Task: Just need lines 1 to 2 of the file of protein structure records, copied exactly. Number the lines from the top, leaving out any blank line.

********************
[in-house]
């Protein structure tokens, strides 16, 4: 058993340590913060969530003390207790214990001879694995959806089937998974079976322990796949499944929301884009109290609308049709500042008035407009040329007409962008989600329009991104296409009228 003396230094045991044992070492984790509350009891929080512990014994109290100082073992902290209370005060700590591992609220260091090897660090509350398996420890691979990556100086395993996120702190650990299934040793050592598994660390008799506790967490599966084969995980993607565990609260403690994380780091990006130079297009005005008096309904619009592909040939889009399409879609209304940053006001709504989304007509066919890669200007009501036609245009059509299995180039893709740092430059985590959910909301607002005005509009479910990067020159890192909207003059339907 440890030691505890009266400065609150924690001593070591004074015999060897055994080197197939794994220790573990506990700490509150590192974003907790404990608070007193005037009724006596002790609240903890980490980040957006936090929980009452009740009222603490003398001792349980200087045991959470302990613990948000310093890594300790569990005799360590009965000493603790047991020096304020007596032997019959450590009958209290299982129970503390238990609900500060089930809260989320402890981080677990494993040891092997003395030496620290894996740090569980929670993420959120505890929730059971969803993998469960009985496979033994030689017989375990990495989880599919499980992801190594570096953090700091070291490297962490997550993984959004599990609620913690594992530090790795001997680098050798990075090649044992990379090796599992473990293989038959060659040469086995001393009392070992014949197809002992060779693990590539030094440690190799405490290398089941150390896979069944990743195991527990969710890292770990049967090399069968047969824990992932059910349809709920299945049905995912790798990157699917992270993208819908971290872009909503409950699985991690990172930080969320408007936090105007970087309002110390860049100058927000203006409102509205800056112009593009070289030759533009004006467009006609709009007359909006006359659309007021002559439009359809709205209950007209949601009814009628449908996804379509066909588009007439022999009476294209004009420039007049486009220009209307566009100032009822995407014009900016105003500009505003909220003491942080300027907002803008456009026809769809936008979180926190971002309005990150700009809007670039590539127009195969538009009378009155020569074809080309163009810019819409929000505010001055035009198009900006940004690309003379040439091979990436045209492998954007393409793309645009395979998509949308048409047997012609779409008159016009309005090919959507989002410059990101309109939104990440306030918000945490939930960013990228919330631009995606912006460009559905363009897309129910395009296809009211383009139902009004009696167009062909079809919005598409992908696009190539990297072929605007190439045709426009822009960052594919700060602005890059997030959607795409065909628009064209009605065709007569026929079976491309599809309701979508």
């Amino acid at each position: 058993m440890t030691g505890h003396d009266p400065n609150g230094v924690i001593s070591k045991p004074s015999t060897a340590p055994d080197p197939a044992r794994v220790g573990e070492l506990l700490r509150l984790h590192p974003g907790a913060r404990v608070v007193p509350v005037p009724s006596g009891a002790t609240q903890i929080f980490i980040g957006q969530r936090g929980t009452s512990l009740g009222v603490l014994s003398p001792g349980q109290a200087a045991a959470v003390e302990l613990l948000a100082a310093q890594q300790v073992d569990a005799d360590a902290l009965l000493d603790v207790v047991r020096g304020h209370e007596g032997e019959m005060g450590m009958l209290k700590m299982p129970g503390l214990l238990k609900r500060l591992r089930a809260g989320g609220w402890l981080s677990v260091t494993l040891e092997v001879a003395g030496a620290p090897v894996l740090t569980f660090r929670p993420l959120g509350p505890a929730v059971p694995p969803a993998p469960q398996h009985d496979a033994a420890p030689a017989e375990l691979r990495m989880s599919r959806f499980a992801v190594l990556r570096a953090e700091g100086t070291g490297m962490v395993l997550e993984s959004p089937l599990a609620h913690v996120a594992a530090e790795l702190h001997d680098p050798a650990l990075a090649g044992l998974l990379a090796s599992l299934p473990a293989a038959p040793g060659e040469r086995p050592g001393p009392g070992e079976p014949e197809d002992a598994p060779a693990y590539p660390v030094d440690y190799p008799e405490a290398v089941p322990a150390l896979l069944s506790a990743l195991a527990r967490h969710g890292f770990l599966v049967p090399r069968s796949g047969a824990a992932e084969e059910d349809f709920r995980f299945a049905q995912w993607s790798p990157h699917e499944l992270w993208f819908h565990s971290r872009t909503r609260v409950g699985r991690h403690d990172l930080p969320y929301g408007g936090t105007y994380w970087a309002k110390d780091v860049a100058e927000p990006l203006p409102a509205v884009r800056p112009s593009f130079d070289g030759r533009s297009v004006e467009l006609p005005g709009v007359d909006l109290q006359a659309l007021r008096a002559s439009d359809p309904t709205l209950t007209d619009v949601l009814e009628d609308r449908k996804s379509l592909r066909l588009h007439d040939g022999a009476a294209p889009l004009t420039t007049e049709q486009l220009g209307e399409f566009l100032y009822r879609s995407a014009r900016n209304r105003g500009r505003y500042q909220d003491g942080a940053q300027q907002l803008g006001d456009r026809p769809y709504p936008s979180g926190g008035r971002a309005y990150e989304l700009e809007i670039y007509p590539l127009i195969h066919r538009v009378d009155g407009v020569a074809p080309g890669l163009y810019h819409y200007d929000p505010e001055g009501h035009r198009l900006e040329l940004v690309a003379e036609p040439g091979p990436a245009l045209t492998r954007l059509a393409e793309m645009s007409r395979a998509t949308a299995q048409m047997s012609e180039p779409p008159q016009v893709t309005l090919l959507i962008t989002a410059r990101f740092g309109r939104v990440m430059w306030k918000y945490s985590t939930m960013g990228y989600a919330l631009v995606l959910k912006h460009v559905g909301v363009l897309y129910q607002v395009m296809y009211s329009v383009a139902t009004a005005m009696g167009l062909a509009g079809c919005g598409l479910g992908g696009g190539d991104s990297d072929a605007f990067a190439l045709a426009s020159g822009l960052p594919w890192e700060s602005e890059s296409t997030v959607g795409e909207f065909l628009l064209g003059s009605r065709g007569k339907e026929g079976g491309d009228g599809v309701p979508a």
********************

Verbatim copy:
[in-house]
């Protein structure tokens, strides 16, 4: 058993340590913060969530003390207790214990001879694995959806089937998974079976322990796949499944929301884009109290609308049709500042008035407009040329007409962008989600329009991104296409009228 003396230094045991044992070492984790509350009891929080512990014994109290100082073992902290209370005060700590591992609220260091090897660090509350398996420890691979990556100086395993996120702190650990299934040793050592598994660390008799506790967490599966084969995980993607565990609260403690994380780091990006130079297009005005008096309904619009592909040939889009399409879609209304940053006001709504989304007509066919890669200007009501036609245009059509299995180039893709740092430059985590959910909301607002005005509009479910990067020159890192909207003059339907 440890030691505890009266400065609150924690001593070591004074015999060897055994080197197939794994220790573990506990700490509150590192974003907790404990608070007193005037009724006596002790609240903890980490980040957006936090929980009452009740009222603490003398001792349980200087045991959470302990613990948000310093890594300790569990005799360590009965000493603790047991020096304020007596032997019959450590009958209290299982129970503390238990609900500060089930809260989320402890981080677990494993040891092997003395030496620290894996740090569980929670993420959120505890929730059971969803993998469960009985496979033994030689017989375990990495989880599919499980992801190594570096953090700091070291490297962490997550993984959004599990609620913690594992530090790795001997680098050798990075090649044992990379090796599992473990293989038959060659040469086995001393009392070992014949197809002992060779693990590539030094440690190799405490290398089941150390896979069944990743195991527990969710890292770990049967090399069968047969824990992932059910349809709920299945049905995912790798990157699917992270993208819908971290872009909503409950699985991690990172930080969320408007936090105007970087309002110390860049100058927000203006409102509205800056112009593009070289030759533009004006467009006609709009007359909006006359659309007021002559439009359809709205209950007209949601009814009628449908996804379509066909588009007439022999009476294209004009420039007049486009220009209307566009100032009822995407014009900016105003500009505003909220003491942080300027907002803008456009026809769809936008979180926190971002309005990150700009809007670039590539127009195969538009009378009155020569074809080309163009810019819409929000505010001055035009198009900006940004690309003379040439091979990436045209492998954007393409793309645009395979998509949308048409047997012609779409008159016009309005090919959507989002410059990101309109939104990440306030918000945490939930960013990228919330631009995606912006460009559905363009897309129910395009296809009211383009139902009004009696167009062909079809919005598409992908696009190539990297072929605007190439045709426009822009960052594919700060602005890059997030959607795409065909628009064209009605065709007569026929079976491309599809309701979508």